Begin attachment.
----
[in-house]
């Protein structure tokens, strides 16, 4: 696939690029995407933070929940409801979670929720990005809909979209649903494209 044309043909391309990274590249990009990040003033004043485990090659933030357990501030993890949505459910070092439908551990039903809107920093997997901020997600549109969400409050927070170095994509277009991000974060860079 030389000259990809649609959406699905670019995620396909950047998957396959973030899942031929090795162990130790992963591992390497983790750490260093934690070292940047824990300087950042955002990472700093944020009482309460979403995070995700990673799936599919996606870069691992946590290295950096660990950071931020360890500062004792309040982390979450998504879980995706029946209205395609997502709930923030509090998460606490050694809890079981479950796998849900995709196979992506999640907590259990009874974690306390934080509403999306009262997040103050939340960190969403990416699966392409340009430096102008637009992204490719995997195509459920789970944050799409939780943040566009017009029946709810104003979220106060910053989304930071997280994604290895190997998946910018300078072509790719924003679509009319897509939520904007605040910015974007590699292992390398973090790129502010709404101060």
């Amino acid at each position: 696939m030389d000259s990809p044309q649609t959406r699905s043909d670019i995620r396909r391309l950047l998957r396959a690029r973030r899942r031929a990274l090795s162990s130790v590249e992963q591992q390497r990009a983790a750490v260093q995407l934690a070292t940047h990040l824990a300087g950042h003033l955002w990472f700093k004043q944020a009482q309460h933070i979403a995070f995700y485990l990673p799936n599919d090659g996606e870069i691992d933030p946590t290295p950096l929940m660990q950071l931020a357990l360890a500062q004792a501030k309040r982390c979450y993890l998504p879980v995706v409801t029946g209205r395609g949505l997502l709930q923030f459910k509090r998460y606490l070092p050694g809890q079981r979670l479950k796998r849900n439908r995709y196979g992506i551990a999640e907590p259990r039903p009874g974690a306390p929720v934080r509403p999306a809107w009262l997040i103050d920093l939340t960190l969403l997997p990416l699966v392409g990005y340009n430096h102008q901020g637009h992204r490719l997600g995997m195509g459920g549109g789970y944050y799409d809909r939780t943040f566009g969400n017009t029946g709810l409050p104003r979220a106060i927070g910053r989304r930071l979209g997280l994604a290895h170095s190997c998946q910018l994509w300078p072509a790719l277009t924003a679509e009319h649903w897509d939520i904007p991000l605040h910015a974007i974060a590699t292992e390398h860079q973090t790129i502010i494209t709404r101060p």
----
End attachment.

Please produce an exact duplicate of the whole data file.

[in-house]
């Protein structure tokens, strides 16, 4: 696939690029995407933070929940409801979670929720990005809909979209649903494209 044309043909391309990274590249990009990040003033004043485990090659933030357990501030993890949505459910070092439908551990039903809107920093997997901020997600549109969400409050927070170095994509277009991000974060860079 030389000259990809649609959406699905670019995620396909950047998957396959973030899942031929090795162990130790992963591992390497983790750490260093934690070292940047824990300087950042955002990472700093944020009482309460979403995070995700990673799936599919996606870069691992946590290295950096660990950071931020360890500062004792309040982390979450998504879980995706029946209205395609997502709930923030509090998460606490050694809890079981479950796998849900995709196979992506999640907590259990009874974690306390934080509403999306009262997040103050939340960190969403990416699966392409340009430096102008637009992204490719995997195509459920789970944050799409939780943040566009017009029946709810104003979220106060910053989304930071997280994604290895190997998946910018300078072509790719924003679509009319897509939520904007605040910015974007590699292992390398973090790129502010709404101060």
């Amino acid at each position: 696939m030389d000259s990809p044309q649609t959406r699905s043909d670019i995620r396909r391309l950047l998957r396959a690029r973030r899942r031929a990274l090795s162990s130790v590249e992963q591992q390497r990009a983790a750490v260093q995407l934690a070292t940047h990040l824990a300087g950042h003033l955002w990472f700093k004043q944020a009482q309460h933070i979403a995070f995700y485990l990673p799936n599919d090659g996606e870069i691992d933030p946590t290295p950096l929940m660990q950071l931020a357990l360890a500062q004792a501030k309040r982390c979450y993890l998504p879980v995706v409801t029946g209205r395609g949505l997502l709930q923030f459910k509090r998460y606490l070092p050694g809890q079981r979670l479950k796998r849900n439908r995709y196979g992506i551990a999640e907590p259990r039903p009874g974690a306390p929720v934080r509403p999306a809107w009262l997040i103050d920093l939340t960190l969403l997997p990416l699966v392409g990005y340009n430096h102008q901020g637009h992204r490719l997600g995997m195509g459920g549109g789970y944050y799409d809909r939780t943040f566009g969400n017009t029946g709810l409050p104003r979220a106060i927070g910053r989304r930071l979209g997280l994604a290895h170095s190997c998946q910018l994509w300078p072509a790719l277009t924003a679509e009319h649903w897509d939520i904007p991000l605040h910015a974007i974060a590699t292992e390398h860079q973090t790129i502010i494209t709404r101060p």